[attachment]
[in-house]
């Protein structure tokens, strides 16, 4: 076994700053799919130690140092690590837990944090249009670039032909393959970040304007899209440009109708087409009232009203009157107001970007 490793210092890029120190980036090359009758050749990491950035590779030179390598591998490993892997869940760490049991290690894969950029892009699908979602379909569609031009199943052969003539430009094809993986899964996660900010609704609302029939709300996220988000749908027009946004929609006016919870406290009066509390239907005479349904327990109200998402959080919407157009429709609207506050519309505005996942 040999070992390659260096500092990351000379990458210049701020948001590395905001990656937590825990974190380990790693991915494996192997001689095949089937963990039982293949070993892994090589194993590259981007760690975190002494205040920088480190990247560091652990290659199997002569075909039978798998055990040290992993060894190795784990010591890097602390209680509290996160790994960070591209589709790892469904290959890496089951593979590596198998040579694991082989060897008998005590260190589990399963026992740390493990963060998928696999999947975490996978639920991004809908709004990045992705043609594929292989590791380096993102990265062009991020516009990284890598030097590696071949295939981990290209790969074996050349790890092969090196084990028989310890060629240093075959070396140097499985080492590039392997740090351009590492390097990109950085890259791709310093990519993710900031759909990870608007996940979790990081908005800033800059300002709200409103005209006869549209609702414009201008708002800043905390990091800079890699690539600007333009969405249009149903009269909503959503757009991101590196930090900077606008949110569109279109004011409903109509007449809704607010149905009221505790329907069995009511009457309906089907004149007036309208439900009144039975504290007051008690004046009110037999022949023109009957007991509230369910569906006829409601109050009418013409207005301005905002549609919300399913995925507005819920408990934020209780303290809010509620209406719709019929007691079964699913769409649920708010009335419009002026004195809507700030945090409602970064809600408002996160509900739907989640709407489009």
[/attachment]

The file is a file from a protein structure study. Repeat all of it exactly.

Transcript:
[in-house]
């Protein structure tokens, strides 16, 4: 076994700053799919130690140092690590837990944090249009670039032909393959970040304007899209440009109708087409009232009203009157107001970007 490793210092890029120190980036090359009758050749990491950035590779030179390598591998490993892997869940760490049991290690894969950029892009699908979602379909569609031009199943052969003539430009094809993986899964996660900010609704609302029939709300996220988000749908027009946004929609006016919870406290009066509390239907005479349904327990109200998402959080919407157009429709609207506050519309505005996942 040999070992390659260096500092990351000379990458210049701020948001590395905001990656937590825990974190380990790693991915494996192997001689095949089937963990039982293949070993892994090589194993590259981007760690975190002494205040920088480190990247560091652990290659199997002569075909039978798998055990040290992993060894190795784990010591890097602390209680509290996160790994960070591209589709790892469904290959890496089951593979590596198998040579694991082989060897008998005590260190589990399963026992740390493990963060998928696999999947975490996978639920991004809908709004990045992705043609594929292989590791380096993102990265062009991020516009990284890598030097590696071949295939981990290209790969074996050349790890092969090196084990028989310890060629240093075959070396140097499985080492590039392997740090351009590492390097990109950085890259791709310093990519993710900031759909990870608007996940979790990081908005800033800059300002709200409103005209006869549209609702414009201008708002800043905390990091800079890699690539600007333009969405249009149903009269909503959503757009991101590196930090900077606008949110569109279109004011409903109509007449809704607010149905009221505790329907069995009511009457309906089907004149007036309208439900009144039975504290007051008690004046009110037999022949023109009957007991509230369910569906006829409601109050009418013409207005301005905002549609919300399913995925507005819920408990934020209780303290809010509620209406719709019929007691079964699913769409649920708010009335419009002026004195809507700030945090409602970064809600408002996160509900739907989640709407489009």